“Can’t We Just Sit Here and Have a Nice Meal?”:
So there’s Mrs. Jaybee and me sitting down to brunch, with a piano player (if I say pianist, everyone giggles) playing in the background. Because that’s what brunch is, right? Breakfast, but with a piano player.
I’m trying to impress the Mrs. by guessing the songs he’s playing. I say “The Lady is a Tramp”, but of course I’m wrong. She tells me it’s “I Can’t Give You Anything But Love”.
She corrects me a couple more times. If it were a competition she’d be kicking my ass. But she just sits there patiently trying to eat her Chesapeake Omlette in peace while I take shot after shot and my Crab Benedict gets cold.
I don’t get them all wrong (there were a couple of Beatles songs, you see). But why am I even trying?
It’s Willie Nelson’s fault.
“Do I Have to Hear ABout Your Allegedly Deprived Childhood Again?”:
But before I get to him, let me try to explain this behavior by revisiting my deprived childhood.
It was in war torn Berlin. No food. No heat. No air conditioning. No cable. Okay, I may be remembering it wrong.
It was actually Brooklyn. There was plenty of food, heat and even A/C. But while our parents provided us with all the basic comforts, they couldn’t help but also dish out a lot of negativity about my beloved rock n roll music.
I’d deal with it by going on the counterattack. I’d ridicule old music and dare to say it was inferior to rock n roll. My logic went something like this: old movies were in black and white, people always had to dress up, and the bands had no electric guitars. Case Closed.
In retrospect, the parental reaction to our music was understandable. Rock was, after all, storming the citadel of what was considered to be acceptable music.
And their music wasn’t representing itself very well, on TV at least. Lawrence Welk, Andy Williams, Perry Como, Joseph Goebbels. You get the idea.
It wasn’t until I started going out with Mrs. Jaybee that I even began to scratch the surface of the alleged Great American Songbook, whose appellation I objected to more for what it implicitly left out (rock and roll) than what it actually contained. Hey, it's not my fault said Great American Songbook up and left for Liverpool in 1963. Get over it already.
I’d eventually hear better singers who would sing all those old songs that everyone recognized but me. Even Mrs. Jaybee sang along! It turns out she knew all those songs! How did this challenge to my Musical Authority come about?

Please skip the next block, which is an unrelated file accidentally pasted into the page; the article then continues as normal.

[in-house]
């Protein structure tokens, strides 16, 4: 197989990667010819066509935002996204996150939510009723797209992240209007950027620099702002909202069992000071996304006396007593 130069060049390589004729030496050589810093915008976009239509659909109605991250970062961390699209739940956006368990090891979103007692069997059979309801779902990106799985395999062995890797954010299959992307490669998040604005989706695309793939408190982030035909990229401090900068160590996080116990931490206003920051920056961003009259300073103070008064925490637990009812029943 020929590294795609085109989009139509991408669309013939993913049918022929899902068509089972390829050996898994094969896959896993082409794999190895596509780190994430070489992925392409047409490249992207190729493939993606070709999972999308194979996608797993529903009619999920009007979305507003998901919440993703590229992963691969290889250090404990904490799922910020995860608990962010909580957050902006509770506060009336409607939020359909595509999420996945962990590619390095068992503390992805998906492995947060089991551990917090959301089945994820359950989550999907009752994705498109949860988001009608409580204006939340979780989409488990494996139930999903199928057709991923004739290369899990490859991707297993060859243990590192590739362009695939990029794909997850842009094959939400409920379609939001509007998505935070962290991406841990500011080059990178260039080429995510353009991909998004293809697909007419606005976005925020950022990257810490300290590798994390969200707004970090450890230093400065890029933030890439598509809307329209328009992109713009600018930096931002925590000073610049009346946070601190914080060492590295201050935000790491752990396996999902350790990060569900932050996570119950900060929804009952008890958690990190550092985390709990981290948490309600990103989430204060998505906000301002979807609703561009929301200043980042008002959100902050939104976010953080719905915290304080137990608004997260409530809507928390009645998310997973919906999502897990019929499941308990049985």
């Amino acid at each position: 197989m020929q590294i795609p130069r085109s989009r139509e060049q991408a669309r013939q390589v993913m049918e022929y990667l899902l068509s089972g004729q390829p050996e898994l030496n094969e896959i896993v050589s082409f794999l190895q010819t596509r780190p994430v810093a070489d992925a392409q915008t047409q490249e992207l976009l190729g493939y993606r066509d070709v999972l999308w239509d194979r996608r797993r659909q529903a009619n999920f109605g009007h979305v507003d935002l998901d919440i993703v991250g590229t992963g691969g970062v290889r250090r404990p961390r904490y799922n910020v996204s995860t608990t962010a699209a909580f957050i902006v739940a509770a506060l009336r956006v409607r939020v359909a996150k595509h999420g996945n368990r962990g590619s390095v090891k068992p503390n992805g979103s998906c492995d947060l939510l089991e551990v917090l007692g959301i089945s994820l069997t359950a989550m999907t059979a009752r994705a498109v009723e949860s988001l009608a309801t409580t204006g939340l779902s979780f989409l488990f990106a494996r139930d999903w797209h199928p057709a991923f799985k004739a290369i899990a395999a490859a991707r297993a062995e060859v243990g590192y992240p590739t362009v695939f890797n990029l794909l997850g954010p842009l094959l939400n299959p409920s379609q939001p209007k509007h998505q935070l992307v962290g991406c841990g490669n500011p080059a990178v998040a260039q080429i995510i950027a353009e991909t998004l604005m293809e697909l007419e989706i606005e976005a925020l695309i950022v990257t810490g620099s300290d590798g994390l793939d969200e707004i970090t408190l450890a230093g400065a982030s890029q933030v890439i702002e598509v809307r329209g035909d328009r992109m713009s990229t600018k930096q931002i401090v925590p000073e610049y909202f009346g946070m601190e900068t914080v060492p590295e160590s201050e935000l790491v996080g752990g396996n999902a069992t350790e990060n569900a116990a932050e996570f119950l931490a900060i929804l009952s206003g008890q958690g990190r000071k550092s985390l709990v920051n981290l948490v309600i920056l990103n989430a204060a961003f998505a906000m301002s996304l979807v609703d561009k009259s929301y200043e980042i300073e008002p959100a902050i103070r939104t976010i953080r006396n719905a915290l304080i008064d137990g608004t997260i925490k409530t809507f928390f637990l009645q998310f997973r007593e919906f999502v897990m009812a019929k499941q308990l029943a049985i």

Well, in Mrs. Jaybee’s actual deprived childhood, she spent a lot of time in front of the TV, escaping. And she didn’t have the luxury of two parents deriding her musical taste. This made it easier for her to hear old music without prejudice.
I guess I had the luxury to be bored with/depressed by my surroundings. She had to take what she could get.
And in the process, she learned all those songs.
It Takes an Outlaw:
In 1978, punk was storming the Rock citadel. (Ah, the irony!)
Willie Nelson - a well-respected country singer and songwriter, but by no means a household name yet - picks this time to look back - and off to the side - to rediscover several American “standards”, and in doing so, makes them real for me for the first time.
So how did he do it? Did the look - ponytail, beard, jeans and tee shirt - similar to a lot of rock musicians, help break down my defenses? Or does that look signal a lack of pretension?
Or was it that there’s about the same amount of time between the writing of these songs and his recording them, and between the release of this record and my hearing it? To put it another way, did I just have to grow up a little? Let’s All Do the Time Warp (yet) Again, shall we?
The key - I think - is that Willie sings in that smooth, relaxed voice of his. None of that overbearing vibrato that was popular way back in the day to distract you from those otherwise jazzy chord changes and sinuous melodies. And here, he really nails it.
He also throws in a couple of more recent - but by no means new - songs, which only serve to buttress the concept that they can all sit together on the same record and play nice.
And a small band to keep it all nice and simple. Not much bigger than, say, the Beatles.
Willie was way ahead of the curve on this. This record was released way before a bunch of washed up rock singers began to pontificate about the abovementioned Great American Songbook, which I guess is what you do when you’re done playing in apartheid South Africa.
I wonder how these versions sound to people who’ve always liked these songs? I assumed some kind of sacrilege must have been committed for me to like them. But Mrs. Jaybee likes them. She always was very open-minded. That’s how she got to be Mrs. Jaybee. And now, will I come to like other versions of these songs? Time will tell.
I've expressed my frustration with the very good but not quite great music I was hearing throughout 2014. This record is a glaring exception. It's outside my comfort zone, and yet done so well, that I enjoy every minute of it. And it may be the most consistently appealing record I’ve gotten all year. Okay, there’s nothing that knocks my socks off, but every single track rolls them down a bit.
So, now to answer the question of why I persisted in guessing the song titles during brunch.
Well, it was because I got the first one right.
It was "Stardust".